October 17, 2011 by gadaya
We are now entering the third volume of the Anthology, the one called “Songs”. Folk songs can take different forms and have an infinite number of topics, they can be very old or passed down from just a few generations, but from all the folk types of expressions, they seem to be the more suited to express the personal, the intimate, the spontaneous feelings of the singer. In the ballad type of singing, an impersonal and non judgmental narrative is the norm while more often than not, the subject, the “I”, is very present in a folk song. The Blues is a good example of this and should be classified among folk songs, as the Blues singer is free to take from a large number of stock-phrases or creates his own verses on the spot, to express his immediate feelings through a song. In this volume of the Anthology we will encounter many Blues songs and also many Appalachian “folk-lyric” songs that freely uses random phrases or “floating verses” in a non-narrative way.
The Coo Coo Bird (or “The Cuckoo”) is a perfect example of a non-narrative song with a very complex and old history. As early as the 13th-century, the cuckoo bird made his appearance in this english round song sung in a Wessex dialect called “Sumer is Icumen In” which translate to “Summer has come in” or “Summer has arrived”.
-Hear Richard Thompson’s rendition of “Sumer Is Incumen In” from his live cd “1000 years of popular music”
In many traditions, hearing the bird’s call is a first harbinger of the spring. But the roving bird is also a symbol of adultery (maybe because some female species have the particularity to lay their eggs in the nest of other birds) and of the inconstant lover. In the english versions of the song, the cuckoo conjure up all these ideas in a lyrical lament about deceptive love.
Here are a three english versions, all different in lyrics and melodies, by some of my favorite english traditional female singers: Anne Briggs, Shirley Collins and Maddy Prior
Like many other english songs and ballads, The Cuckoo crossed over the ocean and found its place in the american folk repertoire. In the Appalachian mountains, the song survived in different forms: For some, usually women, it remained a lyrical song about lost love and the inconstancy of lovers. Often sung a cappella or with the gentle strum of a mountain dulcimer, the song retains some of the characteristics and contents of the old world version.
Here are some recorded examples of Appalachian singers, young and old, women and men who sing “The Cuckoo” in this manner:
Jean Ritchie, John Jacob Niles, Mr Sams (from “Mountain music of Kentucky”) and Elizabeth LaPrelle (from her great new cd “Bird’s Advice”)
But many men in the mountains would add some verses about gambling and rambling and turn it to a banjo song.
– Clarence Ashley’s “Coo Coo Bird” (for more about Clarence Ashley, including recordings, go to this previous post)
Black banjo players and songsters had their own unique way of playing and singing The Cuckoo with the banjo. Very reminiscent of african traditional music, their approach is both very rhythmic and improvisatory.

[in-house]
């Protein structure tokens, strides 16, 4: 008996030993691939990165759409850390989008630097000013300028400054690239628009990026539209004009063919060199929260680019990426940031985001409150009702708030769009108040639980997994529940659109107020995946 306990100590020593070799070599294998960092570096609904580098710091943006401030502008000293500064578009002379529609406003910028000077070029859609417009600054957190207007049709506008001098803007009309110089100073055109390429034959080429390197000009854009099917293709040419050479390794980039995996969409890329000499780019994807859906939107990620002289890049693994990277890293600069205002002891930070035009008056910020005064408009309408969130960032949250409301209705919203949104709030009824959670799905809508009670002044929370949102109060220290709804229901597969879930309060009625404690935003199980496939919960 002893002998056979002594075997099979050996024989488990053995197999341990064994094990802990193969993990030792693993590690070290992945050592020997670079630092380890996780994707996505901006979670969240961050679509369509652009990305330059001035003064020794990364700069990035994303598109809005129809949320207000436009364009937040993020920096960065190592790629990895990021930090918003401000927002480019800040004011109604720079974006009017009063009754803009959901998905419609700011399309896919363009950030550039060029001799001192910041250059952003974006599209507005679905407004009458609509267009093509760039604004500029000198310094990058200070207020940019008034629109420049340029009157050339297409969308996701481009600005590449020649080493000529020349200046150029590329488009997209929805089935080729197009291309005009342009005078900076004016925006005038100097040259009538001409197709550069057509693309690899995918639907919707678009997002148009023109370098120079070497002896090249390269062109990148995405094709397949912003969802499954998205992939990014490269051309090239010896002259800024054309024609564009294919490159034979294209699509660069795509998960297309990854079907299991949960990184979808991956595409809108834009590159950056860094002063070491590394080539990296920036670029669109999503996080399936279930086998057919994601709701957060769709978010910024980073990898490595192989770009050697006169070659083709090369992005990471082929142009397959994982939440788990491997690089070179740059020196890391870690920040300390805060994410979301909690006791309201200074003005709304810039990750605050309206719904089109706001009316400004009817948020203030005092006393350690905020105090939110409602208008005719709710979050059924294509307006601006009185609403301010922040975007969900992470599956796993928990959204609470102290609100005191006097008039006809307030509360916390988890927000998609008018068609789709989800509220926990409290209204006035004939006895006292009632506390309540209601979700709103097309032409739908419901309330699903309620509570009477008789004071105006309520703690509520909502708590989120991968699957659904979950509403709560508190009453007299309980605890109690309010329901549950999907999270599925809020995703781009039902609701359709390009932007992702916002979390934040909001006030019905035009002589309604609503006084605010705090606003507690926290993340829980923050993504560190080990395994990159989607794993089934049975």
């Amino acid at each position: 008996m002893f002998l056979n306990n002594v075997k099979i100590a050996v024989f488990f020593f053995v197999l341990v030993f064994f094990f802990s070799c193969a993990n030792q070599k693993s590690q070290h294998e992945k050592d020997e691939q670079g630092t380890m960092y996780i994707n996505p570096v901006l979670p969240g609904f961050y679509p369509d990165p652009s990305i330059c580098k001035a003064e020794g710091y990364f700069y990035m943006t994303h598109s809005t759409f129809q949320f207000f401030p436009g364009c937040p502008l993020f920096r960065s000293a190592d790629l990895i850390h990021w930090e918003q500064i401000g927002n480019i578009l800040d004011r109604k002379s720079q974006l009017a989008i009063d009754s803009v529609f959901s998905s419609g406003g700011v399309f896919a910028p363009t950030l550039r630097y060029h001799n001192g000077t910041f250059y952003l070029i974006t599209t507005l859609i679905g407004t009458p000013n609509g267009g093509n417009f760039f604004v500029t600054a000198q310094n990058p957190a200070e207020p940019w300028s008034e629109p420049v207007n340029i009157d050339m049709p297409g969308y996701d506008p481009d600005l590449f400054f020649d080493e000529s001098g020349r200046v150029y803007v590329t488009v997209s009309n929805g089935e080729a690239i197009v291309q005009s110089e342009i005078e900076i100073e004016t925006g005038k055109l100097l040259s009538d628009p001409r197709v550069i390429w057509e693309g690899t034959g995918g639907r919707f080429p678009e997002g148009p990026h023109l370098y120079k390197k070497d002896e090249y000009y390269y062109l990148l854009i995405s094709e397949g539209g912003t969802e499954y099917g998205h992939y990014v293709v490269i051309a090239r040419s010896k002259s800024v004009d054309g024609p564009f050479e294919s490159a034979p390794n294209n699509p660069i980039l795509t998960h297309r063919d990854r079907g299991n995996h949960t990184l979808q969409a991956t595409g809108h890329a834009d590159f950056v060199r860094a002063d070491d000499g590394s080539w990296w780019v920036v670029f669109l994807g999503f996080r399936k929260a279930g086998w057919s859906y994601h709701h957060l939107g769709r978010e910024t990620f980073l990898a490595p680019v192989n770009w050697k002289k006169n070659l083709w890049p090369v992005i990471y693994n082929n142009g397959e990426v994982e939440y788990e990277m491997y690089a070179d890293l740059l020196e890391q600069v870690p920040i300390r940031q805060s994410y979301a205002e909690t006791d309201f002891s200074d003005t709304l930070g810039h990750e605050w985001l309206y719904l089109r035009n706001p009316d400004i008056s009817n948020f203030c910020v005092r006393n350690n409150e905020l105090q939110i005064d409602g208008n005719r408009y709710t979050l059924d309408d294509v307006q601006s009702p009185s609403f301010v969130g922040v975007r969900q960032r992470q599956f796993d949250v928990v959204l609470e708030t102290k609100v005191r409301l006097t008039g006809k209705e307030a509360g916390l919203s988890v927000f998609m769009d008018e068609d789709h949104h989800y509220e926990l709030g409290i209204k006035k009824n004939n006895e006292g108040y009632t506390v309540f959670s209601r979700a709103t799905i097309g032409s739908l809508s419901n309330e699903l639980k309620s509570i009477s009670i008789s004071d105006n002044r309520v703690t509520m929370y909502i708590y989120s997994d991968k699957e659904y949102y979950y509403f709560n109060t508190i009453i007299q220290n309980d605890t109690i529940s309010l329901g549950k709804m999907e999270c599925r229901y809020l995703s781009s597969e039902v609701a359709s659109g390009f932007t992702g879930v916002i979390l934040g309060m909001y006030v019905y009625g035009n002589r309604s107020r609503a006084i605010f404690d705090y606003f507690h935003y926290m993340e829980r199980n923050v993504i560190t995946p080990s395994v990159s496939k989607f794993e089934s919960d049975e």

-Hear Rufus Kasey, Dink Roberts, John Snipes, John Calloway and John Lawson Tyree
Black and white songsters would often combine lyrics of different songs in one performance, so, for example, elements of “Stewball”, (an Irish song about a 18th-century racehorse that made his way to America and eventually became a black work-song), “Molly and Tenbrooks” (another racehorse song, this time happening in Kentucky, but often linked to the previous one), “Rye Whiskey” or “The Wagoner’s Lad” would often pop-up in a performance of “The Cuckoo”. That’s the way the folk process works, linking songs with the same verse meters or similar subjects and melting them all in one.
-Let’s hear Texas Gladden (“Old Kimball”) and her brother Hobart Smith (“The Cuckoo Bird”)
During the folk revival of the 1950’s and 1960’s, the song will be heard and played by a new generation, thanks to the Anthology and The New Lost City Ramblers (both John Cohen, Mike Seeger and Tom Paley played it on the banjo). With its simple two chords structure and melody, the song adapts itself well on the guitar also but the challenge for many was to reproduce Clarence Ashley or Hobart Smith’s rolling licks on the banjo. It adapts itself well also to different popular musical styles, like Bluegrass, Rock or the kind of acoustic folk heard today, but not every musician is capable of turning it to a real inspiring piece of music and there are many rather boring “Cuckoo” versions out there…
I will end with 10 other versions of the song that I enjoy, from different periods and musical genres…
- The Cuckoo She’s A Fine Bird- Kelly Harell (Worried Blues)
- Coo-Coo Bird – Howie Tarnower (Folk Music of Washington Square)
- The Coo Coo Bird- Jim Greer & The Mac-O-Chee Valley Folks (Sound Traditions: The Best Of Mountain Bluegrass)
- The Cuckoo- Jim Kweskin (Relax Your Mind)
- Coo Coo- Janis Joplin (Box of Pearls)
- Coo Coo-Townes Van Zandt (Roadsongs)
- Coo Coo Bird-Mike Seeger (True Vine)
- The Cuckoo- Tom, Brad & Alice (Holly Ding)
- The Coo Coo- The Dust Busters (The Dust Busters)
- The Coo Coo- Casey Joe Abair & Hunter Robertson (If You Want to Go to Sleep, Go to Bed)